"It is more profitable for your congressman to support the tobacco industry than your life."
~ Jackie Mason.
~ Jackie Mason.
Does anybody remember way back to the UN's Oil-For-Food scam? Does anybody remember way back when everyone, including the US Senate, was hot to investigate Oil-For-Food? Does anybody remember when, exactly, the whole thing dropped completely off the radar?
The reason it dropped off the radar was because everybody was involved in getting something out of Oil-For-Food . . . except Kurds and Iraqi Arabs. All those who didn't have a personal financial interest in the scam were at least polite enough to look the other way and keep their big mouths shut.
Well, it looks like there's been a blip on the radar from Down Under and Oil-For-Food may rise again, if briefly. I'm talking about the Australian Wheat Board (AWB) kickbacks to Saddam, from Australia's The Courier-Mail:
The spark of the scandal started as far back as 1996 when BHP [Note: BHP Billiton--an Australian mining company] donated a $US5 million wheat shipment to the impoverished post-war Iraq. A year earlier, BHP had hired the well-connected Davidson Kelly to open doors for the company, which desperately wanted to get a slice of the Halfayah oil field. At the time, Iraq was battling UN sanctions that allowed it to sell oil only if the proceeds were used to buy food or medicine.
The sanctions were meant to stop Saddam Hussein buying weapons, but they crippled the country. When BHP decided its plan was not going to work, it tried to retrieve payment for its "gift". When that failed, it transferred that debt to a company, called Tigris Petroleum, which had been set up by Kelly. Tigris then teamed up with AWB, which already was paying kickbacks to the Iraqi regime.
The AWB kickbacks allowed cash into Iraq and also meant the company could keep its contracts. The AWB money was channelled eventually into a Jordanian trucking company, Alia, by way of inflated transport fees. Alia was part-owned by the Iraqi government.
It appears that Australia's Wheat Export Authority knew of kickbacks as far back as 2001, but the Government has maintained it had no knowledge of the issue. However, as early as 2000, the Government was being pushed by the UN to investigate the claims.
An investigation by the Department of Foreign Affairs and Trade found nothing, despite the fact that Iraq's former trade minister Mohammed Medhi Saleh was singing like a bird. Saleh had ordered AWB to add a 10 per cent fee on all wheat deals. He later told UN investigators that all suppliers under the oil-for-food program were paying kickbacks.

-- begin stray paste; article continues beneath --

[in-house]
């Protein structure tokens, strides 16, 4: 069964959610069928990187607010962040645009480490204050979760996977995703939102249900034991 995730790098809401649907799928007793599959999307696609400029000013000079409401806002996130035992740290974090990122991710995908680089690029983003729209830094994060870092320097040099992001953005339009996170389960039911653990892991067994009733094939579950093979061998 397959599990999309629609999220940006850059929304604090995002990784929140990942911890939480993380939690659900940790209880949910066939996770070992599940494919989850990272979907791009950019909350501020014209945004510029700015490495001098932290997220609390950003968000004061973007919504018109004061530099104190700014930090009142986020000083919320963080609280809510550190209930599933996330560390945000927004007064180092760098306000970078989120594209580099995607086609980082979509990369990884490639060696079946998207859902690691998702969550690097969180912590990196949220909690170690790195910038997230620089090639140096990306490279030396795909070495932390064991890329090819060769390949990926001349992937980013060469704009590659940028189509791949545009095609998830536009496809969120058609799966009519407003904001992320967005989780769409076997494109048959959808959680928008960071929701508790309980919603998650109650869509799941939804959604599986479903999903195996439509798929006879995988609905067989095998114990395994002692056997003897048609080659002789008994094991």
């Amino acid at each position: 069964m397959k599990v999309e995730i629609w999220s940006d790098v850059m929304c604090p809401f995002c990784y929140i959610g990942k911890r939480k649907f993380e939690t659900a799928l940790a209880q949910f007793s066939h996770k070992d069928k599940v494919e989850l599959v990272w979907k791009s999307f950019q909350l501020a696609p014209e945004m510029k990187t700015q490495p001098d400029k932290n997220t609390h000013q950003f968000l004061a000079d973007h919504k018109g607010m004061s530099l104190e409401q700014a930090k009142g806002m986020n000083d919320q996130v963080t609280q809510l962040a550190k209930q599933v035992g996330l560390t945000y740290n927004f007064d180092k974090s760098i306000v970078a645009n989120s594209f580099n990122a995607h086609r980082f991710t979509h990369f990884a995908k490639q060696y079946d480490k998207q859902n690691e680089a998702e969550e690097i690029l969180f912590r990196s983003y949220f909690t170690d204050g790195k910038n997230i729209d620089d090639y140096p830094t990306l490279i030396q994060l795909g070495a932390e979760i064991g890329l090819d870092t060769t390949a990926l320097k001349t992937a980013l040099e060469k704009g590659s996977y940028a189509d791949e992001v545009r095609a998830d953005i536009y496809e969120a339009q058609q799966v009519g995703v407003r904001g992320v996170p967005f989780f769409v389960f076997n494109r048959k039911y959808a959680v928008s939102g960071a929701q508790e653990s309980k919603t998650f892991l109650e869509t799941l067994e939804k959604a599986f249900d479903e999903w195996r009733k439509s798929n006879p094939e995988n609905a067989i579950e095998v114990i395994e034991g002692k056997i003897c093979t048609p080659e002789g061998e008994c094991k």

The article also mentions that since the AWB scandal broke, AWB has lost more than $500 million, Iraq has refused to deal with AWB, which probably allowed US wheat growers to gain a monopoly of the Iraq wheat market--at some 70% of it. You can read more on the findings from the Washington Post.
Naturally, American wheat growers are deliriously happy with Australia's misfortune:
THE Cole report should spell a quick end to AWB's export monopoly, the US wheat lobby said today.
The powerful body, which represents US growers, said AWB would almost certainly face a congressional probe into whether it violated American laws through its payment of bribes to Iraq.
US Wheat Associates (USWA), a long-time critic of AWB's monopoly, welcomed the findings of the Cole commission's investigation of the single desk exporter's payment of $290 million in bribes to the former Iraqi regime of Saddam Hussein.
[ . . . ]
USWA, which went public in mid-2003 with claims that AWB was propping up Saddam's regime, said the report was further vindication of the lobby's campaign against the company.
While the group said it was not "holding its breath" waiting for changes to AWB's monopoly status, it welcomed the Howard Government's move to consider options for overhauling the wheat marketing system.
"We view the monopoly as a source of this problem, of the culture that developed at AWB that led to these illegal actions," USWA president Alan Tracy said.
The USWA would do the very same thing as the AWB and, in fact, has done it; now the USWA has the monopoly on wheat going to Iraq. It was the same dirtbag, special interest wheat growers, along with the dirtbag special interest rice growers, who opposed the Prevention of Genocide Act of 1988 in the House after it had passed the Senate. The act would have linked sanctions to the genocidal behavior of the Saddam regime (the PGA of 1988, written by Peter Galbraith, was specifically designed to do this as a response to Saddam's genocidal Anfal campaign against the Kurdish people), but at the time, 23% of the US rice export went to Iraq, along with some 1 million tons of wheat annually. Check Samantha Power's A Problem from Hell for more on that.
In Washington, Senators are also crowing with schadenfreude, from the AP as carried on the International Herald Tribune:
Two U.S. senators pledged on Monday to investigate Australia's monopoly wheat exporter after a report found that it paid millions of dollars in kickbacks to Saddam Hussein's government under the U.N.'s Iraqi oil-for-food program.
Democratic Sen. Tom Harkin, probable chairman of the Senate Agriculture Committee after the next Congress convenes in January, said the Australian report on the exporter AWB Ltd. would be helpful for his panel's inquiry.
"Now that Democrats are in the majority, we should have a better opportunity next year to get the facts out on the table and examine the extent of corruption in AWB's dealings under the United Nations oil-for-food program," Harkin said in a statement.
Now why would the Senate be interested in investigating an Australian company when it really needs to investigate the Australian company's American connections? You don't have to look far to start that investigation, either. Just go right down 19th Street, NW, in DC, and knock on the door of The Cohen Group, from February of this year from Australia's The Age:
AWB enlisted the help of an influential Washington lobby firm to deal with a United Nations investigation into the payment of kickbacks to Saddam Hussein, the Cole inquiry has heard.